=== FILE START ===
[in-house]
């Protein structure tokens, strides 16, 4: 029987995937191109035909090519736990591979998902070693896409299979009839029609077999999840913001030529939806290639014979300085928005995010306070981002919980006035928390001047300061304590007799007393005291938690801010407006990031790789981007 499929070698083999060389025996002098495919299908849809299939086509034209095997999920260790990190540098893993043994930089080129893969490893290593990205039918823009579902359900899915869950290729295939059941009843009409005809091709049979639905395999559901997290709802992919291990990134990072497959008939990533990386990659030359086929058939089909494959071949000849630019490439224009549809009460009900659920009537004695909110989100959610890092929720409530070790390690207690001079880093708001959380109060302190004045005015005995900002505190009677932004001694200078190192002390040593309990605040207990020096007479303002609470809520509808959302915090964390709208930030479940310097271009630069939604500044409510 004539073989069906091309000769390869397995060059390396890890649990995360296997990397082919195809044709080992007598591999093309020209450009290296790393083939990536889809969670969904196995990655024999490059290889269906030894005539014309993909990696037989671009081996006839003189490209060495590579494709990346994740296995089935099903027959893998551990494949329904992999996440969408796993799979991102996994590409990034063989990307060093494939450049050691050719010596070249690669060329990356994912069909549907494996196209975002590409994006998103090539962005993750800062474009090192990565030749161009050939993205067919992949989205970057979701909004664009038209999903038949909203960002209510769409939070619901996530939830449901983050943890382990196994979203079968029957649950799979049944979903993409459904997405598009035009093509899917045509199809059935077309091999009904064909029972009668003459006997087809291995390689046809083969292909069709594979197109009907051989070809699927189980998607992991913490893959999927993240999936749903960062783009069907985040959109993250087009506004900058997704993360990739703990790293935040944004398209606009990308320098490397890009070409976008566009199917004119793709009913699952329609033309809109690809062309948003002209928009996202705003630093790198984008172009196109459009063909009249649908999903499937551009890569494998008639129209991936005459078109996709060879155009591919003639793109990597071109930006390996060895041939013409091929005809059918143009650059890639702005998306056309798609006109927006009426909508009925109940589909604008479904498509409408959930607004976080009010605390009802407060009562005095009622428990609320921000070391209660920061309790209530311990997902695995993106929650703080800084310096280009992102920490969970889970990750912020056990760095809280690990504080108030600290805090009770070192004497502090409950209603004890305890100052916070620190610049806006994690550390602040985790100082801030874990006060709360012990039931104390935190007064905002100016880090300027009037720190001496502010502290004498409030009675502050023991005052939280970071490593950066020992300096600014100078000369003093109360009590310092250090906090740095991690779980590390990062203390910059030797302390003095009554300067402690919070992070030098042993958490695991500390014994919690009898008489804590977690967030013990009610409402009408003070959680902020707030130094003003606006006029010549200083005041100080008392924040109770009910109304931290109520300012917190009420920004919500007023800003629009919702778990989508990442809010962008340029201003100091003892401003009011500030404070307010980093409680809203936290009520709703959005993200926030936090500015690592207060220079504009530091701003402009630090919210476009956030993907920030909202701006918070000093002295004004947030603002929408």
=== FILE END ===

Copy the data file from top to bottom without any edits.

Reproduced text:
[in-house]
């Protein structure tokens, strides 16, 4: 029987995937191109035909090519736990591979998902070693896409299979009839029609077999999840913001030529939806290639014979300085928005995010306070981002919980006035928390001047300061304590007799007393005291938690801010407006990031790789981007 499929070698083999060389025996002098495919299908849809299939086509034209095997999920260790990190540098893993043994930089080129893969490893290593990205039918823009579902359900899915869950290729295939059941009843009409005809091709049979639905395999559901997290709802992919291990990134990072497959008939990533990386990659030359086929058939089909494959071949000849630019490439224009549809009460009900659920009537004695909110989100959610890092929720409530070790390690207690001079880093708001959380109060302190004045005015005995900002505190009677932004001694200078190192002390040593309990605040207990020096007479303002609470809520509808959302915090964390709208930030479940310097271009630069939604500044409510 004539073989069906091309000769390869397995060059390396890890649990995360296997990397082919195809044709080992007598591999093309020209450009290296790393083939990536889809969670969904196995990655024999490059290889269906030894005539014309993909990696037989671009081996006839003189490209060495590579494709990346994740296995089935099903027959893998551990494949329904992999996440969408796993799979991102996994590409990034063989990307060093494939450049050691050719010596070249690669060329990356994912069909549907494996196209975002590409994006998103090539962005993750800062474009090192990565030749161009050939993205067919992949989205970057979701909004664009038209999903038949909203960002209510769409939070619901996530939830449901983050943890382990196994979203079968029957649950799979049944979903993409459904997405598009035009093509899917045509199809059935077309091999009904064909029972009668003459006997087809291995390689046809083969292909069709594979197109009907051989070809699927189980998607992991913490893959999927993240999936749903960062783009069907985040959109993250087009506004900058997704993360990739703990790293935040944004398209606009990308320098490397890009070409976008566009199917004119793709009913699952329609033309809109690809062309948003002209928009996202705003630093790198984008172009196109459009063909009249649908999903499937551009890569494998008639129209991936005459078109996709060879155009591919003639793109990597071109930006390996060895041939013409091929005809059918143009650059890639702005998306056309798609006109927006009426909508009925109940589909604008479904498509409408959930607004976080009010605390009802407060009562005095009622428990609320921000070391209660920061309790209530311990997902695995993106929650703080800084310096280009992102920490969970889970990750912020056990760095809280690990504080108030600290805090009770070192004497502090409950209603004890305890100052916070620190610049806006994690550390602040985790100082801030874990006060709360012990039931104390935190007064905002100016880090300027009037720190001496502010502290004498409030009675502050023991005052939280970071490593950066020992300096600014100078000369003093109360009590310092250090906090740095991690779980590390990062203390910059030797302390003095009554300067402690919070992070030098042993958490695991500390014994919690009898008489804590977690967030013990009610409402009408003070959680902020707030130094003003606006006029010549200083005041100080008392924040109770009910109304931290109520300012917190009420920004919500007023800003629009919702778990989508990442809010962008340029201003100091003892401003009011500030404070307010980093409680809203936290009520709703959005993200926030936090500015690592207060220079504009530091701003402009630090919210476009956030993907920030909202701006918070000093002295004004947030603002929408």